What are you thankful for?

Fargo, North Dakota Photographer + Health and Wellness

Fargo, North Dakota Photographer + Health and Wellness

Fargo, North Dakota Photographer + Health and Wellness

Fargo, North Dakota Photographer + Health and Wellness

Fargo, North Dakota Photographer + Health and Wellness

Fargo Children's Photographer

A recent Sunday morning portrait session appeared to have everything going for it: two cute kids, a good location and no time constraints.

Ahead of time, I’d asked the boys’ mother about her intentions and ideal outcomes.

“My #1 goal is to capture what the boys looked like at 6 and 2 years old and how they interact with each other,” mom Kirsten wrote to me on facebook. “They love each other so much and I want pictures that show that.”

Perfect. I’m naturally drawn to photographing people interacting and responding to each other. Pictures that show relationships are more interesting. Plus, knowing what the family hoped to achieve put me in a position to create images that complimented their goals.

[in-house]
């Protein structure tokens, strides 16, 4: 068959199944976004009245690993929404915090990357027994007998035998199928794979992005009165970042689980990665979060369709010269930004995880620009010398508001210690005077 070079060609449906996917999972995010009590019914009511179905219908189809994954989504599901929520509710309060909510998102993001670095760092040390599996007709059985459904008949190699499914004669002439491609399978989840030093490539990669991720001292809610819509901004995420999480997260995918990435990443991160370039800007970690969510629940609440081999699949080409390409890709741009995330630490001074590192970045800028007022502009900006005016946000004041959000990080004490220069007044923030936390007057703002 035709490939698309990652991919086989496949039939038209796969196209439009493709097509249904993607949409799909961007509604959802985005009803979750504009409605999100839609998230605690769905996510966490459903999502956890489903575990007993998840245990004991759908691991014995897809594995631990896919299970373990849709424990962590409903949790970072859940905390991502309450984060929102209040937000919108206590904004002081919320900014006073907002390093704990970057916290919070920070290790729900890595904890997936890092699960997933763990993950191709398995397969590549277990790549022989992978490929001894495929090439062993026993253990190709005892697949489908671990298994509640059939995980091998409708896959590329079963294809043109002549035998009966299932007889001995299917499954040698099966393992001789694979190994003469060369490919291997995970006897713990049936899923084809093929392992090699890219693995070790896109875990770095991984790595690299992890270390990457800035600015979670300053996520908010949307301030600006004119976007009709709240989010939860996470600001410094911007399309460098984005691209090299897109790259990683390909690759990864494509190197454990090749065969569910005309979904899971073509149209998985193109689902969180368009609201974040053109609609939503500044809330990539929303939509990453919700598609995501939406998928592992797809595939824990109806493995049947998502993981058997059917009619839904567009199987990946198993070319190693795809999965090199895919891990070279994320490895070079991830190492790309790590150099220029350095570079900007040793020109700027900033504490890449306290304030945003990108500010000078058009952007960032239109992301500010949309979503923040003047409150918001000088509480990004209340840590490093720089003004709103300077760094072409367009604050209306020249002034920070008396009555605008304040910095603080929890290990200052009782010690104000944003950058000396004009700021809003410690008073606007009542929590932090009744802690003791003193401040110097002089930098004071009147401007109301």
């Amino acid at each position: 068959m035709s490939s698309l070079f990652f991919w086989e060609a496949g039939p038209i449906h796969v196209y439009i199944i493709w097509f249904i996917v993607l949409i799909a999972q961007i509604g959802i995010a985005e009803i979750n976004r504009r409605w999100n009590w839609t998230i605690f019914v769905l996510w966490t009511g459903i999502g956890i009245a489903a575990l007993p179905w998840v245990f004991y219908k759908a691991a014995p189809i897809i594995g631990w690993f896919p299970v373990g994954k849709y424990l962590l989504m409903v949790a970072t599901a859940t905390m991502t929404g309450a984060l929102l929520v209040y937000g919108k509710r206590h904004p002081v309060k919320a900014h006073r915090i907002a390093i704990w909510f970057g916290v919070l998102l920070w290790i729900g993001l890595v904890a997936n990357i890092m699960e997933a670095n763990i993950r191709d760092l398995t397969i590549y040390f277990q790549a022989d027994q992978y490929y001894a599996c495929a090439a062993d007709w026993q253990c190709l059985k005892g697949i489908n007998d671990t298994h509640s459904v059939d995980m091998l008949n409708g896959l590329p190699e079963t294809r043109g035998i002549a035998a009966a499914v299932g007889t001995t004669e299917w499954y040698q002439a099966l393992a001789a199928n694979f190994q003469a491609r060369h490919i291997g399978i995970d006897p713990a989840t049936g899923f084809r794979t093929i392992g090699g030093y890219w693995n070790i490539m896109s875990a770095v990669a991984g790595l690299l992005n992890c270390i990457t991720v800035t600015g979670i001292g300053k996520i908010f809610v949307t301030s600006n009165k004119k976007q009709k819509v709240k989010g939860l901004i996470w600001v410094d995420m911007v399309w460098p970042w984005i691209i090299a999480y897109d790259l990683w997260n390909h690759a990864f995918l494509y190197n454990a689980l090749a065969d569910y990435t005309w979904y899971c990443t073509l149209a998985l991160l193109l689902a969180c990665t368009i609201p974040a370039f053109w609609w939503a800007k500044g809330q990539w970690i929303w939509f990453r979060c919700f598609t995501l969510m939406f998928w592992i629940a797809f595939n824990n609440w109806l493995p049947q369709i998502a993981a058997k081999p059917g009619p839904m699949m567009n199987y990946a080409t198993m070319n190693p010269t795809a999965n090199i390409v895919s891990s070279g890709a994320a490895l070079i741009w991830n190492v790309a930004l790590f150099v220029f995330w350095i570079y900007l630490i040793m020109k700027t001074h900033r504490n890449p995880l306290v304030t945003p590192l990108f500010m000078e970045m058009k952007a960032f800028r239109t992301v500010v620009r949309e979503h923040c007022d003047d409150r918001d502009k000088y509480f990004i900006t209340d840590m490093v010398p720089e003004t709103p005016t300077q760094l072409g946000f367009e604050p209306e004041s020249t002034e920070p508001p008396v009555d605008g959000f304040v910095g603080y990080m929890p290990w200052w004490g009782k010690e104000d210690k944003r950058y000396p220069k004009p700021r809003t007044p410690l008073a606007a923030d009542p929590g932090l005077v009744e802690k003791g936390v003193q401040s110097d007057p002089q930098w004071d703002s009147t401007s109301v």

Enter reality.

It was HOT and muggy and humid. The mosquitoes were so bad that dad Travis went to the store in search of bug spray. While little Reid was amenable and easily occupied, his older brother Davis was just plain grumpy. Did I mention it was unbearably hot?!

One lesson photojournalism has taught me is that photographers cannot always wait for the ideal situation, the perfect subject or better light. I have to be creative and figure out a way to make the best of any situation. Even if it means flipping a couple of kids upside down!

Fargo children's photographer

Fargo children's photographer

Fargo children's photographer